With Taylor Swift’s recent decision to remove all of her music from Spotify, opinions have been forming as to whether this is a taster of things to come for the music industry.

 

In line with the release of her new album, 1989, Taylor Swift decided she no longer wanted any presence on the music streaming platform – Spotify. For years, Swift has been open in her opinions about music piracy and streaming stating ‘It’s my opinion that music should not be free, and my prediction is that individual artists and their labels will someday decide what an album’s price point is.’

 

In response to Swift’s decision, Spotify released the following statement: ‘We believe that fans should be able to listen to music wherever and whenever they want and that artists have an absolute right to be paid for their work and protected from piracy. That’s why we pay nearly 70% of our revenue back to the music community.’

 

Despite Spotify’s insistence that nearly 70% of their revenue goes back to the ‘music community’ – it is estimated that artists only receive $0.006 and $0.0084 per stream in royalties.

 

Most significantly, however, Swift’s newly released album ‘1989’ debuted at No.1 in the US and claimed the largest sales week for an album since 2002.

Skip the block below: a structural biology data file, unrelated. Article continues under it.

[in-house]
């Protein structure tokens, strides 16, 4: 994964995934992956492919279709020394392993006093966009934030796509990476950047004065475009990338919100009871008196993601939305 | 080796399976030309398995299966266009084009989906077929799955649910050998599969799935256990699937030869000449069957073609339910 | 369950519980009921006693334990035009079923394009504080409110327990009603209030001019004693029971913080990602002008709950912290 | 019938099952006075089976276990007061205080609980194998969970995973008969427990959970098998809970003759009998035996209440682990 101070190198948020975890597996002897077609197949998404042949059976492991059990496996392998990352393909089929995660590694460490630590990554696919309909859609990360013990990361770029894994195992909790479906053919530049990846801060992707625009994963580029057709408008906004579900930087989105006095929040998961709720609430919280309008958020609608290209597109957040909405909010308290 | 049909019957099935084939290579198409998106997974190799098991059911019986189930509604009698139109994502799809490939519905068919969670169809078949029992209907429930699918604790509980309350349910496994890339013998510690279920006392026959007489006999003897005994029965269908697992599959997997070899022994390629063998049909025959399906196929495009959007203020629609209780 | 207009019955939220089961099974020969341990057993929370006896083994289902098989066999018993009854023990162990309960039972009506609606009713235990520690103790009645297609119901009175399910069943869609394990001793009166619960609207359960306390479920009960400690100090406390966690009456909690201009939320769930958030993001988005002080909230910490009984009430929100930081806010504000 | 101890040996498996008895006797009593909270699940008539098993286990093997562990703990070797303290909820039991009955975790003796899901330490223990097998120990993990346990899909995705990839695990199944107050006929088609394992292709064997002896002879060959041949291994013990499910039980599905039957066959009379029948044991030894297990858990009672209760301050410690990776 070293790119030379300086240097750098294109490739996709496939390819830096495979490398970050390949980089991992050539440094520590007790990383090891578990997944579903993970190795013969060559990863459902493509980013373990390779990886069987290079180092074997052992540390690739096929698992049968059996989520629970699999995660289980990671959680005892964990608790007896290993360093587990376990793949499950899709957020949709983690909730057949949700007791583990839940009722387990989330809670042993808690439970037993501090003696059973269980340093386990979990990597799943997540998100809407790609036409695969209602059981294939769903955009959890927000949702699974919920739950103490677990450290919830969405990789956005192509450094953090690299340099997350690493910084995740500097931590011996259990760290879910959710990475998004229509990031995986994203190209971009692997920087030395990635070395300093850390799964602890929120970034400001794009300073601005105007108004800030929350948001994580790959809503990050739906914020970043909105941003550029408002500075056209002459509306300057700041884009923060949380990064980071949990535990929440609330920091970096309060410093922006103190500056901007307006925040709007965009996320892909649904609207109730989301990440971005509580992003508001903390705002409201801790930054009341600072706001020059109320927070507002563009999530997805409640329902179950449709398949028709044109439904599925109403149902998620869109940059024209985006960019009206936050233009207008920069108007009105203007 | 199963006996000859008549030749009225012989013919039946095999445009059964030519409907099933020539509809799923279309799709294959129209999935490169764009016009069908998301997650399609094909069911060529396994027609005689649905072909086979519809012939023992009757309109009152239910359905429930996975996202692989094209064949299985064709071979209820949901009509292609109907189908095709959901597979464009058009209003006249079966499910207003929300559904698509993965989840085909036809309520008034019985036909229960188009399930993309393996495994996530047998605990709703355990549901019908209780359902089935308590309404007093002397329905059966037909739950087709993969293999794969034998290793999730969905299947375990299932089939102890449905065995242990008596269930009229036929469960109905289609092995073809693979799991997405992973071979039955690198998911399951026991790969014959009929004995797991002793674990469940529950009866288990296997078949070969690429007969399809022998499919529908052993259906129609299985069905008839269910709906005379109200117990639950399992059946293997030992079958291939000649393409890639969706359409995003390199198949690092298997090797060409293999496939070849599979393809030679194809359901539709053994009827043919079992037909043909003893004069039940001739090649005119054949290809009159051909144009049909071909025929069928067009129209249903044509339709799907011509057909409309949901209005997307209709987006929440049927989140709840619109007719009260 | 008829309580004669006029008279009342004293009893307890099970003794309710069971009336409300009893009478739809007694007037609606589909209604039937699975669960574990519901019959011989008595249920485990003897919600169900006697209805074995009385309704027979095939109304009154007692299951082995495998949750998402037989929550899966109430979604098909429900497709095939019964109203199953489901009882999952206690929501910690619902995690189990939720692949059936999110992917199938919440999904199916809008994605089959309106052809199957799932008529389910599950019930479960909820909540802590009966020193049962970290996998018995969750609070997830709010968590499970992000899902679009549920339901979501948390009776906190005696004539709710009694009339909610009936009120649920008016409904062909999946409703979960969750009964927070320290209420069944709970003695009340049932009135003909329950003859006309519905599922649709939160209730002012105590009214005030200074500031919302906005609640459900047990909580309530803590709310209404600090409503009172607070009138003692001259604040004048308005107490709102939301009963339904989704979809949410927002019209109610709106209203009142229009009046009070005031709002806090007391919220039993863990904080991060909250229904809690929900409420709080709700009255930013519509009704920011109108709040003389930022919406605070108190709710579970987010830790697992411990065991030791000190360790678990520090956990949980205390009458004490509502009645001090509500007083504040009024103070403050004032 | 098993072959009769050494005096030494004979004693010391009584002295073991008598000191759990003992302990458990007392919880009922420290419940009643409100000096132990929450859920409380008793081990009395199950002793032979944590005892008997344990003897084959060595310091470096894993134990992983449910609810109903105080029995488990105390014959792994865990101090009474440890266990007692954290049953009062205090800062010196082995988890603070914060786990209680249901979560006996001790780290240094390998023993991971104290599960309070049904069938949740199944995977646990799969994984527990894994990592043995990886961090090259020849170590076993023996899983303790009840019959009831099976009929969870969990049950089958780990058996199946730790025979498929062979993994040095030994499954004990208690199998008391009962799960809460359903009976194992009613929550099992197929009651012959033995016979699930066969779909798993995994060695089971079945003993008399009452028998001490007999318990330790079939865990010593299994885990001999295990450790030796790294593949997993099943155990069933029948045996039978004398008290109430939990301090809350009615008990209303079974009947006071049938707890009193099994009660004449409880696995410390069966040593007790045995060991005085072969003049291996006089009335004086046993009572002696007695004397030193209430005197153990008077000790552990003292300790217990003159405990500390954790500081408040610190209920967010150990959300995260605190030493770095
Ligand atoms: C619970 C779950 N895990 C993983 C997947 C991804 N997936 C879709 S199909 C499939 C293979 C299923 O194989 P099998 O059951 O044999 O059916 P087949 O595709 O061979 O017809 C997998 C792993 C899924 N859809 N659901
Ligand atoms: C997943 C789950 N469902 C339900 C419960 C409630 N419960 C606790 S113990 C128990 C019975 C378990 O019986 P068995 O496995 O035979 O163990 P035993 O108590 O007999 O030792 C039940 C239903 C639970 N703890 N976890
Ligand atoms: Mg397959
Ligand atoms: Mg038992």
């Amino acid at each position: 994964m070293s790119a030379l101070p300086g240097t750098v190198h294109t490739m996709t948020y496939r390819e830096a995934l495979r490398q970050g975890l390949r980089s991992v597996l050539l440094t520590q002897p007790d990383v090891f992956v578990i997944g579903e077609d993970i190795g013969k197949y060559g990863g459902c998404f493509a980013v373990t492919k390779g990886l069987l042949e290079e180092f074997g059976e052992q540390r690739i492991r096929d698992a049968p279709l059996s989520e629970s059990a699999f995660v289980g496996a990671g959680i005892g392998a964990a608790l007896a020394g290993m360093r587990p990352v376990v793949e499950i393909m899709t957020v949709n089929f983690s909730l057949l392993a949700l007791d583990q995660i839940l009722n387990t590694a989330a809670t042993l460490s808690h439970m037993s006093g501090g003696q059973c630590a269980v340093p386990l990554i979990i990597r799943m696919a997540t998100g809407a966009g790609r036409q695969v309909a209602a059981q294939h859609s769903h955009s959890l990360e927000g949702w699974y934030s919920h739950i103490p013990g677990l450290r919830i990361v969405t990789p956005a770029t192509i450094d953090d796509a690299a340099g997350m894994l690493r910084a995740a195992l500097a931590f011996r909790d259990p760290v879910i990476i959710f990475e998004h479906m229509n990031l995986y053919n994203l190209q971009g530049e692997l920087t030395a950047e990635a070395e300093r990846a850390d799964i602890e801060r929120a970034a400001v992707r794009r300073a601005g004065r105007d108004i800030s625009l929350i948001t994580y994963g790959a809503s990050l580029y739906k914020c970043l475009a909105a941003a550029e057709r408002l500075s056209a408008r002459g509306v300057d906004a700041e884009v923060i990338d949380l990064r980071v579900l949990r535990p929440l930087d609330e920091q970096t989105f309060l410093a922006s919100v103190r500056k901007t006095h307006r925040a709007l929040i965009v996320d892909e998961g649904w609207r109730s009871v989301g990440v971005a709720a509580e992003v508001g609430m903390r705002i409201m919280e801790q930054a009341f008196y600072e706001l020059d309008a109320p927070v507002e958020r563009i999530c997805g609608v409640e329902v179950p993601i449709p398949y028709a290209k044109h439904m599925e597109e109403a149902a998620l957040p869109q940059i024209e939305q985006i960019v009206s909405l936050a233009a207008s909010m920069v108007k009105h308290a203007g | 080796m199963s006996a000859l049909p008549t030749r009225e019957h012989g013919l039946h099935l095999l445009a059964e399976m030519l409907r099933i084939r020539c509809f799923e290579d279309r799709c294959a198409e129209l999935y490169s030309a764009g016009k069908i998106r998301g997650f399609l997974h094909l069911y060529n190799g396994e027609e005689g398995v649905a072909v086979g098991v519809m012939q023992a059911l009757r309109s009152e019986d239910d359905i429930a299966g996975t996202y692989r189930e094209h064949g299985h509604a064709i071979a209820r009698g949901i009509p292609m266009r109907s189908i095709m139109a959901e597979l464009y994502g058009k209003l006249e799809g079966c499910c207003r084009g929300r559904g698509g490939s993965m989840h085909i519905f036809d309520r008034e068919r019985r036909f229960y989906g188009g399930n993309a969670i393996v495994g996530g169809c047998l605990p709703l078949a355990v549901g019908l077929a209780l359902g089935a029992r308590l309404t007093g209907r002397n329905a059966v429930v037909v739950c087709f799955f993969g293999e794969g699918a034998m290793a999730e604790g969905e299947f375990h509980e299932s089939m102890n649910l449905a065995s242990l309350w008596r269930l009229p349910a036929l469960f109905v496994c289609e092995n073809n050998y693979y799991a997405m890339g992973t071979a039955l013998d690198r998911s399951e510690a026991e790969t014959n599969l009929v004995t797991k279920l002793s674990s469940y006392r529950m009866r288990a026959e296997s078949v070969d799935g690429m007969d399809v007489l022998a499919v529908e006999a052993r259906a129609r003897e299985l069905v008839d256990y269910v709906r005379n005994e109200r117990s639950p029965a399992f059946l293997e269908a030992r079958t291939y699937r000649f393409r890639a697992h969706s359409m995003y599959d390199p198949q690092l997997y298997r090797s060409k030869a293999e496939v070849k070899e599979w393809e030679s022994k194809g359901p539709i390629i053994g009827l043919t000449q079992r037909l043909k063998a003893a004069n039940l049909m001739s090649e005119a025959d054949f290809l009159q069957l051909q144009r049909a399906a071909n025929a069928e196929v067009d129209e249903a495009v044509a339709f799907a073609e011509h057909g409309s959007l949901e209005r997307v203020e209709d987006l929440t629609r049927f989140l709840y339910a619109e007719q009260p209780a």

Impact on the Sponsorship Industry

It is worth noting, that Swift is one of the highest earning artists globally and has the ability to sidestep platforms such as Spotify, which is not an option for many artists.

 

This case however highlights two key things:

  1. The music industry is finally seeking alternative methods to overcome the issues faced through piracy and streaming
  2. Fans are still willing to purchase music and spend money on artists they admire – indicating that with the right model, the industry can be profitable

 

The state of the current music industry poses an interesting model for the sponsorship industry. In the past ten years, the commercial departments in record labels have increased two-fold. Gone are the days where a Number 1. slot goes to the individual selling 100,000 records, now, it’s more like 10,000 (see Rhianna in 2012). Sponsorship, it seems, has become a revenue stream to fill the gaping hole that has appeared through the decline in record sales.

 

Not only do brand partnerships generate additional revenue, but they offer artists a unique way to engage with their audience. Alongside brands, opportunities arise for artists to challenge their creativity and create products, design fashion lines and direct music videos (see the video FKA Twigs recently directed for Google Glass or one of the Slingshot team’s favourites Nas, Rakim, Kanye West and KRS One’s partnership with Nike’s Air Force One).

 

As an industry, there’s a huge amount of potential for artists and brands to collaborate across a plethora of mediums. In time, this will ensure that the music industry remains profitable for all parties involved and ultimately creates something truly unique for fans to enjoy.


Slingshot Sponsorship Appointed as Exclusive Sponsorship Agency for Snowboxx Festival 9th October, 2014

The highlight of the winter festival calendar – Snowboxx Festival, has appointed Slingshot Sponsorship as their exclusive sponsorship agency. The festival is to be held in March 2015 at the beautiful resort of Alp D’Huez, France.